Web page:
* Markets pricing in more uncertainty -Honeywell, NYSE CEOs
* NYSE, Honeywell would look to invest more outside of U.S.
if no deal reached
* Both say deal must include tax increases, spending cuts,
By John McCrank
NEW YORK, Nov 13 U.S. politicians face a stark
choice over the next six weeks: come together on a deal to avoid
the fiscal cliff, or prepare for a recession as companies seek
other places to invest, said the CEOs of NYSE Euronext
and Honeywell International Inc.
President Barack Obama and congressional Republicans have
sounded conciliatory notes on the fiscal cliff since last week's
election, but there is still plenty of scepticism in the
business community on the chances of a deal, NYSE's Duncan
Niederauer and Honeywell's David Cote told Reuters on Tuesday.
In August 2011, Congress did not agree on raising the U.S.
debt ceiling until the last possible minute, leading to massive
volatility in equity markets and a downgrade of America's debt
"If the debt ceiling was playing with fire, this is
nitroglycerine," said Cote. "If they go off the cliff, I think
it would spark a recession that's a lot bigger than economists
think. Some think it would just be a small fire. I think it
could turn into a conflagration."
Since the election, markets have been focused on the fiscal
cliff of steep government spending cuts and tax rises due to be
implemented under existing law in early 2013 and the uncertainty
surrounding it, along with more long-term fears about the size
of the U.S. debt, Big Board boss Niederauer said.
"The next 60 days are critical," he said.
He said the market seemed to be pricing in more uncertainty
in the months ahead, and that there could be an upside surprise
in store if real progress is made in the lame-duck session of
Congress, which would set the table for a credible solution to
conquering the debt burden in the following months.
CAPITAL IS A COWARD
Niederauer said that uncertainty - including around simple
things like what the corporate tax rate will be in 2013 - makes
it difficult for companies to make plans to invest and hire
workers in the United States, further stifling economic growth.
While the economy has struggled since the recession,
corporations are sitting on stockpiles of cash and are waiting
for a signal as to where to invest, said Niederauer.
If politicians are not able to create some certainty in the
markets by putting aside partisan ideas, and making real
progress in the next 60 days on fiscal issues, money will go
elsewhere, both Niederauer and Cote said.
"We simply won't be investing in the United States. We will
be investing elsewhere, where we have more certainty of the
outcome," Niederauer said.
"Capital is a coward," said Cote of Honeywell, a diversified
manufacturer. "You don't go to places that are excessively risky
or have more risk in them than you are willing to take."
He said that with many of the world's big democracies -
Japan, India, the EU, the U.S. - in gridlock because of debt,
somebody needs to exercise some leadership.
"There is a real opportunity for presidential leadership.
That is the one guy in the entire country who could make this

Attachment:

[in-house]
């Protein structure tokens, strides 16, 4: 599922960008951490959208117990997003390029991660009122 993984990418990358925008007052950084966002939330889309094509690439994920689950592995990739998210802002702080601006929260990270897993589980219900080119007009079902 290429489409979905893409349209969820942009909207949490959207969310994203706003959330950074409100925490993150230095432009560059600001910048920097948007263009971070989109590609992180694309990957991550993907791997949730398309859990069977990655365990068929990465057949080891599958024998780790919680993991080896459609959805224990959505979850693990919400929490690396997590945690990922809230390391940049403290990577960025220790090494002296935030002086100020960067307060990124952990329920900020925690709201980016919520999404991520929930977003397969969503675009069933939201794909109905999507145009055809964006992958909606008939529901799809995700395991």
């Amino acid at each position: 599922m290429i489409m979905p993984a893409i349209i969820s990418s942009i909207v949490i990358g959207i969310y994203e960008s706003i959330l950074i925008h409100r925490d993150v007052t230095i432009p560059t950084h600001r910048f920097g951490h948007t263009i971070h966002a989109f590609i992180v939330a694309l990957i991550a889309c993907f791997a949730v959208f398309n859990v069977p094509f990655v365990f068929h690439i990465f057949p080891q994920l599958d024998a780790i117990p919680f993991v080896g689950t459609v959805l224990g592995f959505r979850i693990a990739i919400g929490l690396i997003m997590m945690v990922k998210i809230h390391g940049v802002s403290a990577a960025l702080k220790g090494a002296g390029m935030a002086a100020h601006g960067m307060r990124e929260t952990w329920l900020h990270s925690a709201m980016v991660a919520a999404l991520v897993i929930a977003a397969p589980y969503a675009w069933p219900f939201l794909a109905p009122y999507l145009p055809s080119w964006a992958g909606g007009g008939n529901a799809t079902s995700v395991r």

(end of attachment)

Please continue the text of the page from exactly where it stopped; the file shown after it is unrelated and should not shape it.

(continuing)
argument to the American public and give it to them holistic
instead of in pieces," Cote said.
Both Cote and Niederauer said they were optimistic a deal
will be reached in time.
WHAT A PLAN MIGHT LOOK LIKE
Democrats and Republicans generally agree on the need to
avoid about $600 billion in deficit reduction measures set to
start in 2013. But they are at odds how to get over the
immediate crisis, divided over whether to extend tax cuts for
everyone, as Republicans want, or just for those earning below
$250,000, as the president wants.
Solving the problem requires "both an increase in taxes and
significant entitlement reform, along with discretionary
spending cuts if this is going to work, and we need this to
work," Cote said.
Both Cote and Niederauer are part of an ad hoc lobby group
called Fix the Debt, made up of CEOs pushing for long-term
deficit reduction, and Cote is one of several CEOs meeting with
President Obama on Wednesday to discuss fiscal issues.
"He (Obama) fully understands the significance of not just
the fiscal cliff, but long-term debt, to our economy and what
that's doing to hold us back and wants to do something that's
going to really make a difference here long-term," he said.
Cote said it was not reasonable to expect Congress to come
up with the bigger $4 trillion answer by the end of the year. It
could, however, put a mechanism in place to develop a simplified
tax system that collects more, simplified Medicare/Medicaid that
spends considerably less, and discretionary spending cuts, by a
specified date such as July 4, he said.
Of the $4 trillion in deficit reduction, which would be
phased in over 10 years, Cote said a plan might include $1
dollar in tax increases for every $3 of spending cuts.
There would also need to be a backup - like a
Simpson-Bowles, a Domenici-Rivlin, or another $4 trillion debt
reduction plan - that would automatically kick in if the plan is
not ready by the target date.
Cote, whose name has been brought up by pundits as a
potential replacement for Timothy Geithner as Treasury
Secretary, said he has not given that role much thought.
"It's nice to be thought about, but I like what I am doing,"
he said when asked if he would consider the job if offered.
Top executives scheduled to meet with the president on
Wednesday include the CEOs of General Electric Co,
Wal-Mart, Ford Motor Co, Procter and Gamble Co
, American Express, Chevron Corp,
International Business Machines, PepsiCo Inc,
Xerox Corp, and Aetna Inc.
(Reporting by John McCrank; Editing by Phil Berlowitz)